Within the Society of Friends (Quakers) she served terms at Princeton Friends Meeting as Clerk of the Meeting and clerk of the committee on peace and social concerns. She also served on committees in Philadelphia Yearly Meeting, an association of 103 Quaker meetings.

Most recently she enthusiastically supported — and went on protests with — the nonviolent direct action group, Earth Quaker Action Team (EQAT), which works to end mountaintop removal coal mining.  On her 79th birthday she protested on a strenuous mountain climb in West Virginia mining country. In January, just before she was diagnosed with cancer, the Philadelphia-based group honored her as one of its outstanding “wise elders.”

“Ann was a leader in the Quaker faith and an inspiration to all of us. She set the bar very high and gave us confidence to fight for a better world,” says Janet Gardner, a documentary film maker with the Gardner Group and a member of Princeton Friends Meeting .

Within the Princeton community, she helped found Silent Prayers for Peace, which keeps silent vigil every Wednesday in Palmer Square. She was a founding member of the Latin American Legal Defense and Education Fund (LALDEF) . As a founding member of Princeton’s Not in Our Town (NIOT), an interracial, interfaith social action group committed to racial justice, she was instrumental in creating programs that honor and support youth of diverse backgrounds. She also teamed with the Princeton Public Library to develop, through NIOT, thought-provoking community discussions on race, white privilege, bullying, and the environment. Her work withstudents was notable. She was a volunteer tutor, supported Committed Princetonians (a mentoring group), and served on the Minority Education Board of Princeton Regional Schools.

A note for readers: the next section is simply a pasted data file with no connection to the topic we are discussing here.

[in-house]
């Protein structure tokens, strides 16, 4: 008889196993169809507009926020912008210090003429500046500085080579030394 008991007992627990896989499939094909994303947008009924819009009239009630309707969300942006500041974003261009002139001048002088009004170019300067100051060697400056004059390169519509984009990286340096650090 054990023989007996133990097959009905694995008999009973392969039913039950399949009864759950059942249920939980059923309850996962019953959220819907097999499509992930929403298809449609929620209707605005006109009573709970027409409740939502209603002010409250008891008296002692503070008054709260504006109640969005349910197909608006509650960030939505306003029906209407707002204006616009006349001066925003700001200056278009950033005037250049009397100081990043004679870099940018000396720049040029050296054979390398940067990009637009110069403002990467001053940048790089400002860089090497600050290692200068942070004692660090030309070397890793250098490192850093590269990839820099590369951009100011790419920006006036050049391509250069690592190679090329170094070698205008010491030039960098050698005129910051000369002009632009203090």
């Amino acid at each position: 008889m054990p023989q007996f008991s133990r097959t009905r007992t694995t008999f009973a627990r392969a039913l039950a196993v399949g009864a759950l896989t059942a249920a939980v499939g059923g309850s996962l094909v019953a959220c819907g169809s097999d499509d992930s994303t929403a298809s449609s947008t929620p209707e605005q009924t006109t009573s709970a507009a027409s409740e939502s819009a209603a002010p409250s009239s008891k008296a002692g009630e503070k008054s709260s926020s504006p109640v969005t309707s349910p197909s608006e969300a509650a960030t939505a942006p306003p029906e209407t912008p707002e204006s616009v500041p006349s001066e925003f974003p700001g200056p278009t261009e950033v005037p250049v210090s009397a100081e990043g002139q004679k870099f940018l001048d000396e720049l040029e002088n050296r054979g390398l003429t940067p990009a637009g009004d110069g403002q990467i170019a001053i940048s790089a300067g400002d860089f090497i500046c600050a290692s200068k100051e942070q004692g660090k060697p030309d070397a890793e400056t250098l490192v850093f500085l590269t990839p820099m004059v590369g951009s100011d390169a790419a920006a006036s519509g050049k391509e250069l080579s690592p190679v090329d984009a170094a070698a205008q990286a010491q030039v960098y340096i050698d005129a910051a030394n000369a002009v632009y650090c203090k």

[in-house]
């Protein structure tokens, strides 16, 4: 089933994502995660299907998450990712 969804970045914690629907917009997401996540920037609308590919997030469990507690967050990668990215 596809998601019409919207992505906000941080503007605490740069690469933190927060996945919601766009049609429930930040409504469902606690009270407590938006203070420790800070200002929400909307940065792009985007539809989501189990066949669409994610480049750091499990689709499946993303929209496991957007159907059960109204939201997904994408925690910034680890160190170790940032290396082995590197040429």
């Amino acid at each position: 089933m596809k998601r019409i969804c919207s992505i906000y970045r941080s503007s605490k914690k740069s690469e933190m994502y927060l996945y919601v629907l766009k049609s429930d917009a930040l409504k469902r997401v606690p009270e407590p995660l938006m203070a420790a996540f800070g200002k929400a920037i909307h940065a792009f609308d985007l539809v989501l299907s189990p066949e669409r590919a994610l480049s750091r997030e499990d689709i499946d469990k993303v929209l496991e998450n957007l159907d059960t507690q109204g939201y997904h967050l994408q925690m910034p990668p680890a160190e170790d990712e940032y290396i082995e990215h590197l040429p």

In 2010 Ann was featured in a U.S. 1 article about retirees who are making a difference.

She is survived by Mitsuru Yasuhara, her husband of 49 years; her godchildren Josue Rivera-Olds, Grecia N. Rivera, and Julio R. Rivera; cousins including ​Sarah Rogers Pyle Sener (Pikesville, Maryland), Jan Marshall Fox, J. Laird Marshall, Nancy Marshall  Bauer (Madison, Wisconsin), Jane Marshall (Birmingham, Alabama), Richard H. Marshall (Toronto, Canada), James R. Marshall (Gardnerville, Nevada), and Barbara Figge Fox (Princeton, New Jersey) and their families.

Interment was at Forest Hills cemetery in Madison, Wisconsin. A memorial service will be held on Saturday, July 5, at 2 p.m. at Princeton Friends Meeting. Donations in her memory may be made to any of the many charities she supported and/or to Princeton Friends Meeting, 470 Quaker Road, Princeton NJ 08540. For a list of the charities she supported, click here.

(This post is based on the obituary that appears at Kimble Funeral Home. Also it is on the Town Topics website. Photo by John Kelly was taken on June 1, 2014).